Hui Jenny Chen, MD and Michelle Gabriel, MS, MBA
(This blog is adapted from our A Roadmap from Idea to Implementation: 3D Printing for Pre-Surgical Application: Operational Management for 3D Printing in Surgery)
Healthcare is a highly regulated industry. Understanding local healthcare market and reimbursement strategy is essential to the survival and growth of any new medical technology. In order to be eventually viable financially, most U.S. 3D printing service providers need to answer two questions:
How is the service paid now?
There is currently no established stand-alone reimbursement process for pre-surgical planning 3D printing service. Occasionally, services provided by established 3D printing companies such as 3DSystems/Medical Modeling (Denver, U.S.A.) can get paid indirectly by their contracts with a medical device company, who bills third-party payers for the cost of the medical device which includes 3D printing services.
For example, craniofacial reconstruction surgeons will use the pre-surgical planning 3D printed models and/or cutting guide made by Medical Modeling, Inc. (3DSystems, Denver, U.S.A.), who has a contract with Stryker. Stryker bundles 3D printing services under a single medical device fee, and the hospital bills third-party payers for it. (Figure 1)
Figure 1. An example of current 3D printing reimbursement process (arrows represent direction of payment)
The result of such bundled billing is a lack of cost transparency. As the interest in 3D printing for surgical planning grows, however, more providers are now willing to pay out-of-pocket either at full price or at a negotiated price with 3D printing companies directly for similar services, bypassing any third-party (Figure 2). There is a trend towards more existing commercial 3D printing service providers venturing into the pre-surgical 3D printing arena. For example, Anatomics (St Kilda, Australia), 3D Ops (Tennessee, USA), and Whiteclouds (Utah, USA).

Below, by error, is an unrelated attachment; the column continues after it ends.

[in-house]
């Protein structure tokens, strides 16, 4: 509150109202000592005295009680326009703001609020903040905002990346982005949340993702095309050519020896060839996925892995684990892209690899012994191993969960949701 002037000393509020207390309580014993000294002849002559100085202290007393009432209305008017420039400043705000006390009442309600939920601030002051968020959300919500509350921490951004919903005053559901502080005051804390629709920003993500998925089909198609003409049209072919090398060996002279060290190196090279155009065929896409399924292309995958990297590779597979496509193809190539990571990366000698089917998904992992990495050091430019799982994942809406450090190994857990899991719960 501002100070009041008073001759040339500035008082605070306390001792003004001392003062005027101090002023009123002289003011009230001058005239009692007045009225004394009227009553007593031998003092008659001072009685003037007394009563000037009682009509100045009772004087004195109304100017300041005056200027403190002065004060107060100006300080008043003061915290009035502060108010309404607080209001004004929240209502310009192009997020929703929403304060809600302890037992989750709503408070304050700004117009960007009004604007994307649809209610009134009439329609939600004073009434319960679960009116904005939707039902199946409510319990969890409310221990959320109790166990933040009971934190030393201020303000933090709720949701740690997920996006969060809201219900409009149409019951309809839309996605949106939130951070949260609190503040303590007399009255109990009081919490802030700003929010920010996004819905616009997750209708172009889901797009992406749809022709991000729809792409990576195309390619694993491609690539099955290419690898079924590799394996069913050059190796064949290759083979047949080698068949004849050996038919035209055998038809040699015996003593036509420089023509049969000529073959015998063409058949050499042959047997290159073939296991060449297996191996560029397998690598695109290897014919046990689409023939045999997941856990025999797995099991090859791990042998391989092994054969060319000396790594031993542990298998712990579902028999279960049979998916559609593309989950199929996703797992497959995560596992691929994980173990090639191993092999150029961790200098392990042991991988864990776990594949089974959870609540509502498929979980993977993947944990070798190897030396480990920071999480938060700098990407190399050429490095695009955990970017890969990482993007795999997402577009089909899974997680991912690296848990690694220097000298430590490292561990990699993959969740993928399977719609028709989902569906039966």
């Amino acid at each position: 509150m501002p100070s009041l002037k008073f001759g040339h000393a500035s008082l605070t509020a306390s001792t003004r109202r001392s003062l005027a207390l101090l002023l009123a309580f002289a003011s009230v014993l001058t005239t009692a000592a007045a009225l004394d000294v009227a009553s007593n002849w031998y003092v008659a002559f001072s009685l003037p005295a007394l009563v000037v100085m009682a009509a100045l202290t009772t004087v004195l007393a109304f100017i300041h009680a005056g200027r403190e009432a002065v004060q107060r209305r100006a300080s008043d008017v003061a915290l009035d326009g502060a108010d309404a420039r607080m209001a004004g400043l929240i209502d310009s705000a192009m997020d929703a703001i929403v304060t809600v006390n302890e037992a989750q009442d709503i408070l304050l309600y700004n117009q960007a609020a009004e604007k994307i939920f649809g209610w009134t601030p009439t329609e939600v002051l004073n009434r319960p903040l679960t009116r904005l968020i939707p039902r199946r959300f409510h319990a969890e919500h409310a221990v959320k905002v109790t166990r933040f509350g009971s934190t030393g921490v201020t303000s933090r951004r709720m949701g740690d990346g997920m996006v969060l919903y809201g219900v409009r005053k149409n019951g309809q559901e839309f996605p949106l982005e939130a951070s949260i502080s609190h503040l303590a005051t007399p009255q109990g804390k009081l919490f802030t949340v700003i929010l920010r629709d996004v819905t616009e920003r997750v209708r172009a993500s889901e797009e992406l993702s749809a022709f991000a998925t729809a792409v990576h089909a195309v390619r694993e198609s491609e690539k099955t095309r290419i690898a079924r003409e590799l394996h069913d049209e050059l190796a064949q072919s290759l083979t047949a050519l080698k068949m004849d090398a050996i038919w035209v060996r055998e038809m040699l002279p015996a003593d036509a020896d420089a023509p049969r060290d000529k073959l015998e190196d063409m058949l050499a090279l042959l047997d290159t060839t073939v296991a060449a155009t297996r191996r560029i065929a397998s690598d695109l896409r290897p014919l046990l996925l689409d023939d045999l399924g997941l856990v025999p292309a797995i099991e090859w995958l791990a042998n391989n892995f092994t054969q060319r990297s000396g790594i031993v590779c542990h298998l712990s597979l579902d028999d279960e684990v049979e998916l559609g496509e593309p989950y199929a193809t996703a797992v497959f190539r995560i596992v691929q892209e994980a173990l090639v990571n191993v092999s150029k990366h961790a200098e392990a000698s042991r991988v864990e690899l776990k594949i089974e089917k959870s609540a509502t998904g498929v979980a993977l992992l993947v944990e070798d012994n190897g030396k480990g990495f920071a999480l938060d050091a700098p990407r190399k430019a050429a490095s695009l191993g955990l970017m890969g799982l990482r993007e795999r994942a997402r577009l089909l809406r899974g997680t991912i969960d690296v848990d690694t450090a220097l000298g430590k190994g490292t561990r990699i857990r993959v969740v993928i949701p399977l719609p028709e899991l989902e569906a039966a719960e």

Figure 2. An example of future 3D printing reimbursement process (arrows represent direction of payment)
Additionally, a growing number of larger healthcare organizations and academic hospitals, such as the Harvard hospitals, Mayo Clinic, and Cleveland Clinic have dedicated significant internal research and development grants to develop in-house 3D printing centers. However, payers currently do not reimburse expenses for 3D printing at all if performed “in-house” or “in-office”. Thus, currently, 3D printing service appears to add costs to the overhead of health care facilities. Some have suggested potential cost savings for the hospital to provide 3D printing service as part of the surgical care, but these remain to be anecdotal .
How will the service be paid in the future?
For either “in house” and “outsourced” 3D printing services to be paid consistently, future work must be done to a have a procedural terminology (CPT) code created and the associated professional and facility fee assigned. The reimbursement for the physician and hospital services would then need to be negotiated with payers, insurance groups and the Centers for Medicare and Medicaid Services (CMS).  To achieve such “code-able” status by the AMA (American Medical Association) , the procedure must be officially recognized as part of patient care, which has demonstrated sufficient clinical evidence that the procedure improves patient outcomes.
Although many recent papers have documented significant improvements associated with multiple outcome metrics including reducing operating time and surgical accuracy , the results are still too early and too little to convince the payers. Another added challenge also includes lack of an advocacy entity for this purpose. However, this will likely change as the field matures.